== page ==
Another summer, many years later.  Missy and I come across what looks like a secret stash of sea glass.  We collect the emerald green fragments just as a mother-sized wave unfurls to scoop them back up.  The edges have been smoothed over, calmed.  I slide my index finger across one side of the largest piece.  Missy stands next to me, peering out toward the horizon.  I turn to her, the glass held tightly in my fist.  Before I can begin, she says, "Water life is easier."
"Huh?" I stare down at the rushing waves.  A thick clump of seaweed tickles my ankle. 
 Missy seizes a shard from her stash and flings it.  The water swallows the glass whole.  There's no resistance on either side.  "It wasn't ready." She shakes her head.
"What does that mean?" I ask.  "How is water life easier?"
"I don't know.  I go in jagged.  You're jagged when you go in but smooth when you come out."
Trying to understand, I scrutinize my sister's profile.  I recognize our mother in her pronounced cheekbones, her long black lashes.
"But not us."  Missy speaks to the open water.  I just happen to be standing by.  "We come in soft, without edges.  Those come later."
"You mean we get jagged with age?"
"Yes."  Missy's eyes grow big.  She cocks her head to one side, then turns to meet my gaze.  "That's what happens to us."
Ten Things You Didn't Know About the Author by Books for Birds
1. She speaks French
2. She loves The Velvet Underground
3. Her favorite city is Dublin
4. She hopes to make it to Finland in the next year
5. She is of Polish, Mexican and German descent
6. Her favorite food is Mexican food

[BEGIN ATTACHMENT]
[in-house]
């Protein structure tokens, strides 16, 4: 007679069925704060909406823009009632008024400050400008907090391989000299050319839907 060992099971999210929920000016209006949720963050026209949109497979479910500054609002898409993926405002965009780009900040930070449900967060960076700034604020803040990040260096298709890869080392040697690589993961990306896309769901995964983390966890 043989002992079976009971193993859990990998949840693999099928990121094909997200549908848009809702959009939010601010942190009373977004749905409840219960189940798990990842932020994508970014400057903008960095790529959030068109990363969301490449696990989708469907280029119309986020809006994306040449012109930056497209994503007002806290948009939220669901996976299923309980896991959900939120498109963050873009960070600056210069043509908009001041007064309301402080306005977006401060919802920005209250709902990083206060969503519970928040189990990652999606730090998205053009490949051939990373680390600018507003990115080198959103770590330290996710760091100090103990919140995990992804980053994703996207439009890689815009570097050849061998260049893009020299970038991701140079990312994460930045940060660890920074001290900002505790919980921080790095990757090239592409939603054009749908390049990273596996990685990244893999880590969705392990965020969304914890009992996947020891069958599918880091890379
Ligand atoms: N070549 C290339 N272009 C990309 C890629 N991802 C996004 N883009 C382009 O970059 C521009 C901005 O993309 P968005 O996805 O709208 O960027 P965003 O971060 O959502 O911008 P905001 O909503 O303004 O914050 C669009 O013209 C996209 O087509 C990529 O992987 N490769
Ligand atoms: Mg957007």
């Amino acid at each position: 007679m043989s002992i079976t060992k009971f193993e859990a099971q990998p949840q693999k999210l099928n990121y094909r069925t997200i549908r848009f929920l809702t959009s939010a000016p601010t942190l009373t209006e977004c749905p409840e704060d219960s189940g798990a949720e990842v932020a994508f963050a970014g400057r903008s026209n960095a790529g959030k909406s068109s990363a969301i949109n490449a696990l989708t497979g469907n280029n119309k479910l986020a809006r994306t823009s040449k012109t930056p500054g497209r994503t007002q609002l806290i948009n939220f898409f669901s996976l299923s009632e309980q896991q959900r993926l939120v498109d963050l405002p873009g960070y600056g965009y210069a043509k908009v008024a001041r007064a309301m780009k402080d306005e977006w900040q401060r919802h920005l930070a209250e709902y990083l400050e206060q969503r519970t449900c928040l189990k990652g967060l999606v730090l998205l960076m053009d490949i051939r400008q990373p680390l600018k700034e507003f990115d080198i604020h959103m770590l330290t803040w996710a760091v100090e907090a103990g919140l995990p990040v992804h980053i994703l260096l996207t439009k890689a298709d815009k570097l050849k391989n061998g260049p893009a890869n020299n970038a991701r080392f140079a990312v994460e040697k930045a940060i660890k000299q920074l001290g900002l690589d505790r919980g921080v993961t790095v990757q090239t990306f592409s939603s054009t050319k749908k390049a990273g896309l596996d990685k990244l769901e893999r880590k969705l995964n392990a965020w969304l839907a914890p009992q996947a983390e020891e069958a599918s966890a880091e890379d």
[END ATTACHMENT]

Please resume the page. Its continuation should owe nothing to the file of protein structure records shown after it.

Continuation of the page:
7. She is a chai tea fanatic
8. She loves Alfred Hitchcock films
9. She hates shopping for clothes
10. She collects postcards



Wednesday, April 16, 2014

Screaming Divas

Screaming Divas by Suzanne Kamata
Publication Date May 18, 2014
Publisher Merit Press
Pages 208
Genre YA Contemporary

Banes and Noble:
The Book Depository:

At sixteen, Trudy Baxter is tired of her debutante mom, her deadbeat dad, and her standing reservation at the juvenile detention center.  Changing her name to Trudy Sin, she cranks up her major chops as a singer and starts a band, gathering around her other girls ill at ease in their own lives.  Cassie Haywood, would-have-been beauty queen, was scared in an accident in which her alcoholic mom was killed.  But she can still sing and play her guitar, even though she seek way too much relief from the pain in her body and her heart through drugs, and way too much relief from loneliness through casual sex.  Still it's Cassie who hears former child prodigy Harumi Ykokyami playing in a punk band at a party, and enlisted her, outraging Harumi's overbearing first-generation Japanese parents.  The  fourth member is Easter Shealy, who joins as a drummer in order to be close to Cassie-the-long-time object of her unrequited love-and Harumi, her estranged childhood friend.  Together, they are Screaming Divas, and they're quickly swept up as a local sensation.  Then, just as they are about to achieve their rock-girl dreams, a tragedy strikes.